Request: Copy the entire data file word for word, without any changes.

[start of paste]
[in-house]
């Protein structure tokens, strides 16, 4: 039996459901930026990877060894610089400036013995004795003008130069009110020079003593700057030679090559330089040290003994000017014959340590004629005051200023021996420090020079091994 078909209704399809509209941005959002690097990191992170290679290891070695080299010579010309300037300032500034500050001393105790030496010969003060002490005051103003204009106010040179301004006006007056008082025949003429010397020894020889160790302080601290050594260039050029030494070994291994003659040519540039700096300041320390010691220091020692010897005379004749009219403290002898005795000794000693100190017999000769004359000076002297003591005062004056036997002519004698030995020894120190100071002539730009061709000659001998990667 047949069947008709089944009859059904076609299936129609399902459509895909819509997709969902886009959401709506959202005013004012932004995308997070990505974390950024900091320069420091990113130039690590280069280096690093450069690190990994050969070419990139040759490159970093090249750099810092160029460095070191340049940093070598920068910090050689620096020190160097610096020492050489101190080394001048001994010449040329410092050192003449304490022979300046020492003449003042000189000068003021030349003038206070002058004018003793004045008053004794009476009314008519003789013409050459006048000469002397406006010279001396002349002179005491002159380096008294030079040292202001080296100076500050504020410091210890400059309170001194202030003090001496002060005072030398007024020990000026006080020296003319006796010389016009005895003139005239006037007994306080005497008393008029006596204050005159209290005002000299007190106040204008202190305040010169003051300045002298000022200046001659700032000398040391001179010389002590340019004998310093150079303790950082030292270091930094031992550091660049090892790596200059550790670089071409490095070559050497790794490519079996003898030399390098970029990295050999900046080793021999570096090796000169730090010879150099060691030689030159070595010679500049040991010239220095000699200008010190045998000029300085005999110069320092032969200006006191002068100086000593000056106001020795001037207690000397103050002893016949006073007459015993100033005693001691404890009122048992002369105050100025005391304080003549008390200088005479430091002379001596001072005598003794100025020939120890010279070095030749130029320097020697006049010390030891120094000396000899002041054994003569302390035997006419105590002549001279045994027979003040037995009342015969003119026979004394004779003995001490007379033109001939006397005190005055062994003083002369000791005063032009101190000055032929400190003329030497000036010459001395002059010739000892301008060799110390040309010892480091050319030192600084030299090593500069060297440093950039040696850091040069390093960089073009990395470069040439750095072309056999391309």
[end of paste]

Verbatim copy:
[in-house]
């Protein structure tokens, strides 16, 4: 039996459901930026990877060894610089400036013995004795003008130069009110020079003593700057030679090559330089040290003994000017014959340590004629005051200023021996420090020079091994 078909209704399809509209941005959002690097990191992170290679290891070695080299010579010309300037300032500034500050001393105790030496010969003060002490005051103003204009106010040179301004006006007056008082025949003429010397020894020889160790302080601290050594260039050029030494070994291994003659040519540039700096300041320390010691220091020692010897005379004749009219403290002898005795000794000693100190017999000769004359000076002297003591005062004056036997002519004698030995020894120190100071002539730009061709000659001998990667 047949069947008709089944009859059904076609299936129609399902459509895909819509997709969902886009959401709506959202005013004012932004995308997070990505974390950024900091320069420091990113130039690590280069280096690093450069690190990994050969070419990139040759490159970093090249750099810092160029460095070191340049940093070598920068910090050689620096020190160097610096020492050489101190080394001048001994010449040329410092050192003449304490022979300046020492003449003042000189000068003021030349003038206070002058004018003793004045008053004794009476009314008519003789013409050459006048000469002397406006010279001396002349002179005491002159380096008294030079040292202001080296100076500050504020410091210890400059309170001194202030003090001496002060005072030398007024020990000026006080020296003319006796010389016009005895003139005239006037007994306080005497008393008029006596204050005159209290005002000299007190106040204008202190305040010169003051300045002298000022200046001659700032000398040391001179010389002590340019004998310093150079303790950082030292270091930094031992550091660049090892790596200059550790670089071409490095070559050497790794490519079996003898030399390098970029990295050999900046080793021999570096090796000169730090010879150099060691030689030159070595010679500049040991010239220095000699200008010190045998000029300085005999110069320092032969200006006191002068100086000593000056106001020795001037207690000397103050002893016949006073007459015993100033005693001691404890009122048992002369105050100025005391304080003549008390200088005479430091002379001596001072005598003794100025020939120890010279070095030749130029320097020697006049010390030891120094000396000899002041054994003569302390035997006419105590002549001279045994027979003040037995009342015969003119026979004394004779003995001490007379033109001939006397005190005055062994003083002369000791005063032009101190000055032929400190003329030497000036010459001395002059010739000892301008060799110390040309010892480091050319030192600084030299090593500069060297440093950039040696850091040069390093960089073009990395470069040439750095072309056999391309």